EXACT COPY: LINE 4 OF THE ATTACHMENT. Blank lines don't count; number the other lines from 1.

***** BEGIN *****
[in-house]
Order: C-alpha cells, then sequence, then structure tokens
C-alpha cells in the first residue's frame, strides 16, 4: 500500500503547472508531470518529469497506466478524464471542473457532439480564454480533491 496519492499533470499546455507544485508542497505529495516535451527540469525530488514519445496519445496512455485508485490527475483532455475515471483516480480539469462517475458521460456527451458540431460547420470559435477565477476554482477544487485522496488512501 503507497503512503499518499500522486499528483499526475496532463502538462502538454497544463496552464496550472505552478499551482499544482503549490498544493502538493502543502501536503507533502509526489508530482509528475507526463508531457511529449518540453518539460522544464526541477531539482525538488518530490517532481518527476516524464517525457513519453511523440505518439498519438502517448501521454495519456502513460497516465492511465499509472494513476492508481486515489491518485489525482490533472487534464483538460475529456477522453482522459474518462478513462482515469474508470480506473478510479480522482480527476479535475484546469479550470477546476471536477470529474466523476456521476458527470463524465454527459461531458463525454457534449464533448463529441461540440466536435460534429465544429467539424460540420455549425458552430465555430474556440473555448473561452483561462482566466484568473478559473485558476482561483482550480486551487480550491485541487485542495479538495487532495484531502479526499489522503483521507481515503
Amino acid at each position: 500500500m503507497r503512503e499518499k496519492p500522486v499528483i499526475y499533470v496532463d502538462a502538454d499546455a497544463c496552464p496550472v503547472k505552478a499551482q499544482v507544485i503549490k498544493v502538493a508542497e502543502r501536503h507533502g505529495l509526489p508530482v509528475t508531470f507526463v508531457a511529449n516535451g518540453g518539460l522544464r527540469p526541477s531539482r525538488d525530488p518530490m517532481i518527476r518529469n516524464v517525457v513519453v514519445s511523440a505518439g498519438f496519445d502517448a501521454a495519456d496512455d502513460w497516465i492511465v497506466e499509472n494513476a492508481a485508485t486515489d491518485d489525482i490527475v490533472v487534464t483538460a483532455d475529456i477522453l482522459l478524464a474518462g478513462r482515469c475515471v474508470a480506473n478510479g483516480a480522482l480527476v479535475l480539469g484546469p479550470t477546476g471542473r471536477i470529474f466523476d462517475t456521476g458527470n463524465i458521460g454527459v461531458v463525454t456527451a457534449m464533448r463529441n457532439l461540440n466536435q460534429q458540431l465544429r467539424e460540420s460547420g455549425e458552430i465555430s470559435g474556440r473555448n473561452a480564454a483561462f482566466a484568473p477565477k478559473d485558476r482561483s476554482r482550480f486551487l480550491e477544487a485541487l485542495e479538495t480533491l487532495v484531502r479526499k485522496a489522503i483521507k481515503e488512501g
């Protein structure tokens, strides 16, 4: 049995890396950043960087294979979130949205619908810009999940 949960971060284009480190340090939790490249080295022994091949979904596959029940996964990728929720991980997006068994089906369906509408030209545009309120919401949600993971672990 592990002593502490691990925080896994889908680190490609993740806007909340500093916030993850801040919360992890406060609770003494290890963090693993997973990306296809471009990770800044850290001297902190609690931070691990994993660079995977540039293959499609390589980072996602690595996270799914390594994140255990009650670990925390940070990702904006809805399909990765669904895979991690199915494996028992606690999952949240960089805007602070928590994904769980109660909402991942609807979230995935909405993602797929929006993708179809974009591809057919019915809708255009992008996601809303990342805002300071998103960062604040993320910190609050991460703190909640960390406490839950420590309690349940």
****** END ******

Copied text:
Amino acid at each position: 500500500m503507497r503512503e499518499k496519492p500522486v499528483i499526475y499533470v496532463d502538462a502538454d499546455a497544463c496552464p496550472v503547472k505552478a499551482q499544482v507544485i503549490k498544493v502538493a508542497e502543502r501536503h507533502g505529495l509526489p508530482v509528475t508531470f507526463v508531457a511529449n516535451g518540453g518539460l522544464r527540469p526541477s531539482r525538488d525530488p518530490m517532481i518527476r518529469n516524464v517525457v513519453v514519445s511523440a505518439g498519438f496519445d502517448a501521454a495519456d496512455d502513460w497516465i492511465v497506466e499509472n494513476a492508481a485508485t486515489d491518485d489525482i490527475v490533472v487534464t483538460a483532455d475529456i477522453l482522459l478524464a474518462g478513462r482515469c475515471v474508470a480506473n478510479g483516480a480522482l480527476v479535475l480539469g484546469p479550470t477546476g471542473r471536477i470529474f466523476d462517475t456521476g458527470n463524465i458521460g454527459v461531458v463525454t456527451a457534449m464533448r463529441n457532439l461540440n466536435q460534429q458540431l465544429r467539424e460540420s460547420g455549425e458552430i465555430s470559435g474556440r473555448n473561452a480564454a483561462f482566466a484568473p477565477k478559473d485558476r482561483s476554482r482550480f486551487l480550491e477544487a485541487l485542495e479538495t480533491l487532495v484531502r479526499k485522496a489522503i483521507k481515503e488512501g